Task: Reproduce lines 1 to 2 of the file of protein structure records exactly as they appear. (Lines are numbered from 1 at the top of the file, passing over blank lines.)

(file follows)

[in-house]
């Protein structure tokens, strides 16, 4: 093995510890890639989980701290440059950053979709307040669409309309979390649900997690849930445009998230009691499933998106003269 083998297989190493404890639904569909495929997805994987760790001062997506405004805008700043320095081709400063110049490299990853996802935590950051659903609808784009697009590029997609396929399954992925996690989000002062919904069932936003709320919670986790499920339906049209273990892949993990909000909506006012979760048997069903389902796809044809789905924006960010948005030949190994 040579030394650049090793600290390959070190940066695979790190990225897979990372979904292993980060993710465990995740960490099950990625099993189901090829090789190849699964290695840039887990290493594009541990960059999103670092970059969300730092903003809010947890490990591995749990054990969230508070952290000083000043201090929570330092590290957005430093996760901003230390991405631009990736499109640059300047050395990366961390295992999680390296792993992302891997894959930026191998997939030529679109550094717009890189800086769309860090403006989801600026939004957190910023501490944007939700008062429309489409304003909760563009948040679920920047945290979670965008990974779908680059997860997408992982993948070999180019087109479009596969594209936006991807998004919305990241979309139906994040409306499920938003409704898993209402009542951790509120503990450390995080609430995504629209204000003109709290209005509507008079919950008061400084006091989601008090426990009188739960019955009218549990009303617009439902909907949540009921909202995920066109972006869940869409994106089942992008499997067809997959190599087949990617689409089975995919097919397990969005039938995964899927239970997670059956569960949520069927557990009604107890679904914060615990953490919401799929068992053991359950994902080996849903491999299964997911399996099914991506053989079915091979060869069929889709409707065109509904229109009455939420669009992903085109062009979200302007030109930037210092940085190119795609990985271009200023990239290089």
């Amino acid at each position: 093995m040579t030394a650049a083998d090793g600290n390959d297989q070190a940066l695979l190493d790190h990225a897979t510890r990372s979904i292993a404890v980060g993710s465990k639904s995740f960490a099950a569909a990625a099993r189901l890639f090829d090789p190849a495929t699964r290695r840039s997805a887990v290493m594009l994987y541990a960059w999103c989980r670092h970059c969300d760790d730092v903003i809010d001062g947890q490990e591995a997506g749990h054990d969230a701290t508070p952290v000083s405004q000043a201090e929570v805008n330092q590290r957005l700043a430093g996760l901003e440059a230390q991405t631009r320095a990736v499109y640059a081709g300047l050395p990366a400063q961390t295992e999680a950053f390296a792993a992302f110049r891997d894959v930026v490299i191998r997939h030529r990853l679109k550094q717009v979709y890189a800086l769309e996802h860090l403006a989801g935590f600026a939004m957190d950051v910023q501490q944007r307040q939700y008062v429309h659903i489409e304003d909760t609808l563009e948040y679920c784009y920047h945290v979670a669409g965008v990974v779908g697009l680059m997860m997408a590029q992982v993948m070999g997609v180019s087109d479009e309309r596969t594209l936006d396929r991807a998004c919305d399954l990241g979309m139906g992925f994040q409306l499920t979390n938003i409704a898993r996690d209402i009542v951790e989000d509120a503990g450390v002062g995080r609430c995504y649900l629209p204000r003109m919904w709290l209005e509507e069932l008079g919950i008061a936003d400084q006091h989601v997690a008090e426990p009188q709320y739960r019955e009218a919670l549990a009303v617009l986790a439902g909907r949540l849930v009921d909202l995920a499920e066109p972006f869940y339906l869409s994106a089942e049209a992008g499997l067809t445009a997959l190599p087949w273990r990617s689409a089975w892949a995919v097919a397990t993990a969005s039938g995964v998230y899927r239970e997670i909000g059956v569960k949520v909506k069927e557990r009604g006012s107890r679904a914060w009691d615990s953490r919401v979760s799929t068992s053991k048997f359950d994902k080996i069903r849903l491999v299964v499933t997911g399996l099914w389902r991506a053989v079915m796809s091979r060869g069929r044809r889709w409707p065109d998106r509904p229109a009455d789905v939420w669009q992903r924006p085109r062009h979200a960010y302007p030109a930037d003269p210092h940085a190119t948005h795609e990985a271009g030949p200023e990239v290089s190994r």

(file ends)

[in-house]
């Protein structure tokens, strides 16, 4: 093995510890890639989980701290440059950053979709307040669409309309979390649900997690849930445009998230009691499933998106003269 083998297989190493404890639904569909495929997805994987760790001062997506405004805008700043320095081709400063110049490299990853996802935590950051659903609808784009697009590029997609396929399954992925996690989000002062919904069932936003709320919670986790499920339906049209273990892949993990909000909506006012979760048997069903389902796809044809789905924006960010948005030949190994 040579030394650049090793600290390959070190940066695979790190990225897979990372979904292993980060993710465990995740960490099950990625099993189901090829090789190849699964290695840039887990290493594009541990960059999103670092970059969300730092903003809010947890490990591995749990054990969230508070952290000083000043201090929570330092590290957005430093996760901003230390991405631009990736499109640059300047050395990366961390295992999680390296792993992302891997894959930026191998997939030529679109550094717009890189800086769309860090403006989801600026939004957190910023501490944007939700008062429309489409304003909760563009948040679920920047945290979670965008990974779908680059997860997408992982993948070999180019087109479009596969594209936006991807998004919305990241979309139906994040409306499920938003409704898993209402009542951790509120503990450390995080609430995504629209204000003109709290209005509507008079919950008061400084006091989601008090426990009188739960019955009218549990009303617009439902909907949540009921909202995920066109972006869940869409994106089942992008499997067809997959190599087949990617689409089975995919097919397990969005039938995964899927239970997670059956569960949520069927557990009604107890679904914060615990953490919401799929068992053991359950994902080996849903491999299964997911399996099914991506053989079915091979060869069929889709409707065109509904229109009455939420669009992903085109062009979200302007030109930037210092940085190119795609990985271009200023990239290089």